Robert Zubrin—whom I’ve interviewed for the Objective Standard—runs Pioneer Energy out of Lakewood, Colorado. The Denver Postdescribes the “Mobile Alkane Gas Separator” Zubrin’s company is developing: “The unit captures the waste byproduct of drilling” and turns it into salable natural gas. Zubrin told the Post: “This is a significant step forward and a significant resource for America.” Soon “the first MAGS unit will be sent to North Dakota for full field operations,” the Post reports.
I really hope this pans out, not only so that Zubrin and his crew earn spectacular amounts of wealth, but so that I and millions of other people around the world can have access to the energy he hopes to provide.
People living in the world’s poorest regions “desperately need cheap sources of energy now to fuel the economic growth that lifts families out of poverty. They can’t afford today’s expensive clean energy solutions, and we can’t expect them wait for the technology to get cheaper,” Bill Gates said recently. Alex Epstein discusses Gates’s remarks and their context in a recent article for Forbes. Epstein discusses the issue at length and summarizes his own view: “Life has gotten much better in poor countries with massively increased fossil fuel use.”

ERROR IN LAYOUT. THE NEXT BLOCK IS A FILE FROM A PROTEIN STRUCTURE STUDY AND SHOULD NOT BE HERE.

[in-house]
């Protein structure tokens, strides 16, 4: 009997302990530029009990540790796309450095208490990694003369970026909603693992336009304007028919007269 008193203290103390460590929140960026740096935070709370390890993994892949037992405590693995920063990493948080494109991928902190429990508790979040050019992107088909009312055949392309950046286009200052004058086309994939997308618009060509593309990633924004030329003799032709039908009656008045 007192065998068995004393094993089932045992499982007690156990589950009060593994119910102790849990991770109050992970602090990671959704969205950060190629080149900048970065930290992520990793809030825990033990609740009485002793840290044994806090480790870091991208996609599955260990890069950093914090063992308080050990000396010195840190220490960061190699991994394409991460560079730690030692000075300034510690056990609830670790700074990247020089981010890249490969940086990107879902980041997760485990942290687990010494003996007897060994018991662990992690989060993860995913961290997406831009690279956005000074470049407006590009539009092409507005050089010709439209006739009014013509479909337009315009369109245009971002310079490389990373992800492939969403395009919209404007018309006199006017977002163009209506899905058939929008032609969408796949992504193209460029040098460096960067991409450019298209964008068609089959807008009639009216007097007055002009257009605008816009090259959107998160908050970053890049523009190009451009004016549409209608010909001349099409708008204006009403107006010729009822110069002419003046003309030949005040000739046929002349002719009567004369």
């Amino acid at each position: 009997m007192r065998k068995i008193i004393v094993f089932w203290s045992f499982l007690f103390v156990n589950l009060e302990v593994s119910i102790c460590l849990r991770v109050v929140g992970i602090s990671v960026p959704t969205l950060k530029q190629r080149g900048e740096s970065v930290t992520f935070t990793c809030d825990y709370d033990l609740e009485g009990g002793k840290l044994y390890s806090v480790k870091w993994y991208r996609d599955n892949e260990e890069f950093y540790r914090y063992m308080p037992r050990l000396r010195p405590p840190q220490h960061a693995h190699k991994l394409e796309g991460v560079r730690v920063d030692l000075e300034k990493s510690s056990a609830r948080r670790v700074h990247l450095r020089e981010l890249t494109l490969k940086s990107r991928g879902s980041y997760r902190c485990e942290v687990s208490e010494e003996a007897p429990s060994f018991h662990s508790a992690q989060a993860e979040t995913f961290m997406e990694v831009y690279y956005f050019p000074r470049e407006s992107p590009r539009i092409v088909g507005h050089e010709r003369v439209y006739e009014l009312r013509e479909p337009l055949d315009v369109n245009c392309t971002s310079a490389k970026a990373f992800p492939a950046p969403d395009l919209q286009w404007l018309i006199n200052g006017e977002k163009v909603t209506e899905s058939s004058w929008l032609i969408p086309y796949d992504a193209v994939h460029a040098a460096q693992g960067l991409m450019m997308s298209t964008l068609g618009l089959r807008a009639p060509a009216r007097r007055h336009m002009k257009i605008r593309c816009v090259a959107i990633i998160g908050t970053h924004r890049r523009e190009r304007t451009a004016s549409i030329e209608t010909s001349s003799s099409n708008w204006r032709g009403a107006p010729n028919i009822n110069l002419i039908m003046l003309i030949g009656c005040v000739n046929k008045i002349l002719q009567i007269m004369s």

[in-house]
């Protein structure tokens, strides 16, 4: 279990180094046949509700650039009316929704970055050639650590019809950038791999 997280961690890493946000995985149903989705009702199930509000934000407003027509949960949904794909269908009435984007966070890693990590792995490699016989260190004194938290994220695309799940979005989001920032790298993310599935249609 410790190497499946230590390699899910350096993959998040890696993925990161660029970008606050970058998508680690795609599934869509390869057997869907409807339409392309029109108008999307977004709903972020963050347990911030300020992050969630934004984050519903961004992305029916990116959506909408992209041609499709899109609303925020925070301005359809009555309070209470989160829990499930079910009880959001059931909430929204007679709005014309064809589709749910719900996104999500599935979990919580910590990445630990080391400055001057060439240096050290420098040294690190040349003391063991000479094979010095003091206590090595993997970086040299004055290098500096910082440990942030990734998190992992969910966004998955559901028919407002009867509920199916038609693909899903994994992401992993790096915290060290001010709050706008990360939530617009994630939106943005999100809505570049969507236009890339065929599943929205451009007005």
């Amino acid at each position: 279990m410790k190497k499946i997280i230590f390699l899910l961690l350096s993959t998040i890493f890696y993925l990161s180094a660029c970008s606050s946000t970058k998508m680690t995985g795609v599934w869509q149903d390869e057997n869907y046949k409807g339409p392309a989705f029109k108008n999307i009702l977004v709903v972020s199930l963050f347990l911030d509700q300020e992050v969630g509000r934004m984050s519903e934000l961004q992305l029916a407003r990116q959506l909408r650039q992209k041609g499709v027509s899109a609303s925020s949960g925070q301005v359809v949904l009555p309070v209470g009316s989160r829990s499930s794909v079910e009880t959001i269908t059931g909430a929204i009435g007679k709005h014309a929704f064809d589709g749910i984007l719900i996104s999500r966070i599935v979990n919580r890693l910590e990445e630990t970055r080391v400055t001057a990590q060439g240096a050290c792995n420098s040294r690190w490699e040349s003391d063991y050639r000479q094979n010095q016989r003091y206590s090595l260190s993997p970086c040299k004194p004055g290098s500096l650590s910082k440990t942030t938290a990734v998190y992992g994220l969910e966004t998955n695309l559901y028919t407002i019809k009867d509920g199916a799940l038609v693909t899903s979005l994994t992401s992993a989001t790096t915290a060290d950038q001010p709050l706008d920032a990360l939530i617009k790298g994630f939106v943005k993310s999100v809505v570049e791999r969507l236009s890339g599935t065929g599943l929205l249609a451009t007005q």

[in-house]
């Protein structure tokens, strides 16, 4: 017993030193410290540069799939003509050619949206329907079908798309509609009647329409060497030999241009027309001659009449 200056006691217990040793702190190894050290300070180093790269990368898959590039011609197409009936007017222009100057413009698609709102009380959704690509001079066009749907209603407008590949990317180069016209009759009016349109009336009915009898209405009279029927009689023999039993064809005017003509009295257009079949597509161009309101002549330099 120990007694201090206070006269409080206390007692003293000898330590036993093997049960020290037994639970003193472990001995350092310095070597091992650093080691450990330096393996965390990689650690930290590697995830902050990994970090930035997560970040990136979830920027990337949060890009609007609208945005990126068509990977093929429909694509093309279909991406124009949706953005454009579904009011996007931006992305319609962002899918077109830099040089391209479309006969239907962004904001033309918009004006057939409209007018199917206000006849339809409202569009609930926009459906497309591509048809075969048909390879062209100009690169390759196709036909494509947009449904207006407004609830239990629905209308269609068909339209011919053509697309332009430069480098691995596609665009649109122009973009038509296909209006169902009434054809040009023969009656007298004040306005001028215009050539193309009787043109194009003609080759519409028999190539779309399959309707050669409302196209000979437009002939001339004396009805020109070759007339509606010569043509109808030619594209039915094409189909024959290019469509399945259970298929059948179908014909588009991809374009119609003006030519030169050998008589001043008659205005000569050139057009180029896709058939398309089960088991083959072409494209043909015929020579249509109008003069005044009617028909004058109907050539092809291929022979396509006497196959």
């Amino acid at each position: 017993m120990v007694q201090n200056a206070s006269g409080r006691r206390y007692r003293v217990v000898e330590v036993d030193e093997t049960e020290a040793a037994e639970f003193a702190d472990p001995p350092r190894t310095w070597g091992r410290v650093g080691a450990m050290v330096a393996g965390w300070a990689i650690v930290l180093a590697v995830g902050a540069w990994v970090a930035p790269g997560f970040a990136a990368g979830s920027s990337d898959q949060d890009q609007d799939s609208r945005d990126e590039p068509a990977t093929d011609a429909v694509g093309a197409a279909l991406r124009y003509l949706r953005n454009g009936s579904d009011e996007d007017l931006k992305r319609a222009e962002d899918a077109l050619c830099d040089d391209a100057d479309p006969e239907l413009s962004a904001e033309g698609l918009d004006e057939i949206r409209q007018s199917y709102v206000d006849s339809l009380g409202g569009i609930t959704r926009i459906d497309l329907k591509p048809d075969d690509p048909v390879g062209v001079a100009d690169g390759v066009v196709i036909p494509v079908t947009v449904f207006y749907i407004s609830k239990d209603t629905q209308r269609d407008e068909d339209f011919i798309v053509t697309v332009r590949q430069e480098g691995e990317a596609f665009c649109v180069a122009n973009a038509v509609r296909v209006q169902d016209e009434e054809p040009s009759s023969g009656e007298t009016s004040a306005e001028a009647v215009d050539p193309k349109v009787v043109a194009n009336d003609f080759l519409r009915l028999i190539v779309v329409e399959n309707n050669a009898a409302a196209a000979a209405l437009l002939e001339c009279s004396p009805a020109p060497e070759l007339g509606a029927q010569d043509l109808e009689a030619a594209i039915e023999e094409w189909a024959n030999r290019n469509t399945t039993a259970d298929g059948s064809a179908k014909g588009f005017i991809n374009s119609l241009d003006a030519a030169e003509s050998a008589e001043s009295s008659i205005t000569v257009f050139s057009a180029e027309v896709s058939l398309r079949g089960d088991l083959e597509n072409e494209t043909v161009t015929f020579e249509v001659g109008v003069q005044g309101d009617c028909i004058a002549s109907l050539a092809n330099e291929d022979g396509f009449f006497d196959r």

Gates also believes that “we” (by which I suppose he means government) should invest in research to “make fossil fuels cleaner and make clean energy cheaper than any fossil fuel.” I oppose government forcibly seizing wealth for the purpose, but obviously private R&D can be great. Gates himself is funding research into nuclear energy.
Speaking at last month’s Snowcon, Howard Roerig explained the process of hydraulic fracturing. The point I found most interesting was how drillers found a way to drill horizontally, slowly bending away from a vertical hole.
The sources for Roerig’s slides may be found on the YouTube page.